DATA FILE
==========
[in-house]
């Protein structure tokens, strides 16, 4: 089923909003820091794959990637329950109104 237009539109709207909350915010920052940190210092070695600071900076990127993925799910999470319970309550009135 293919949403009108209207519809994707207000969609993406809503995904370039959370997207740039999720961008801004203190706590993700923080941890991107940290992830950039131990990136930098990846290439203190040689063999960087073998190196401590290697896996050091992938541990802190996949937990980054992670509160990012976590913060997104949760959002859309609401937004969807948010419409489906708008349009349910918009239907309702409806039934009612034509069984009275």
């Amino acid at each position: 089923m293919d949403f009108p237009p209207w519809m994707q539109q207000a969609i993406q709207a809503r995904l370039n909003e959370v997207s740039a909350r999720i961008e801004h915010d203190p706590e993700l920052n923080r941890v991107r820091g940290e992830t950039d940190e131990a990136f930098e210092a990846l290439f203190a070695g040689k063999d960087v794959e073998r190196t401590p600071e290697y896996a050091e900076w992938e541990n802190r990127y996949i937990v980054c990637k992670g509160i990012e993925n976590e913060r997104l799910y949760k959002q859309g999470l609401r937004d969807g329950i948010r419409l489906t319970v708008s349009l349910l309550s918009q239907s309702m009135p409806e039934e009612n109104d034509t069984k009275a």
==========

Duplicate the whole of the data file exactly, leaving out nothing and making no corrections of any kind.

[in-house]
């Protein structure tokens, strides 16, 4: 089923909003820091794959990637329950109104 237009539109709207909350915010920052940190210092070695600071900076990127993925799910999470319970309550009135 293919949403009108209207519809994707207000969609993406809503995904370039959370997207740039999720961008801004203190706590993700923080941890991107940290992830950039131990990136930098990846290439203190040689063999960087073998190196401590290697896996050091992938541990802190996949937990980054992670509160990012976590913060997104949760959002859309609401937004969807948010419409489906708008349009349910918009239907309702409806039934009612034509069984009275």
């Amino acid at each position: 089923m293919d949403f009108p237009p209207w519809m994707q539109q207000a969609i993406q709207a809503r995904l370039n909003e959370v997207s740039a909350r999720i961008e801004h915010d203190p706590e993700l920052n923080r941890v991107r820091g940290e992830t950039d940190e131990a990136f930098e210092a990846l290439f203190a070695g040689k063999d960087v794959e073998r190196t401590p600071e290697y896996a050091e900076w992938e541990n802190r990127y996949i937990v980054c990637k992670g509160i990012e993925n976590e913060r997104l799910y949760k959002q859309g999470l609401r937004d969807g329950i948010r419409l489906t319970v708008s349009l349910l309550s918009q239907s309702m009135p409806e039934e009612n109104d034509t069984k009275a």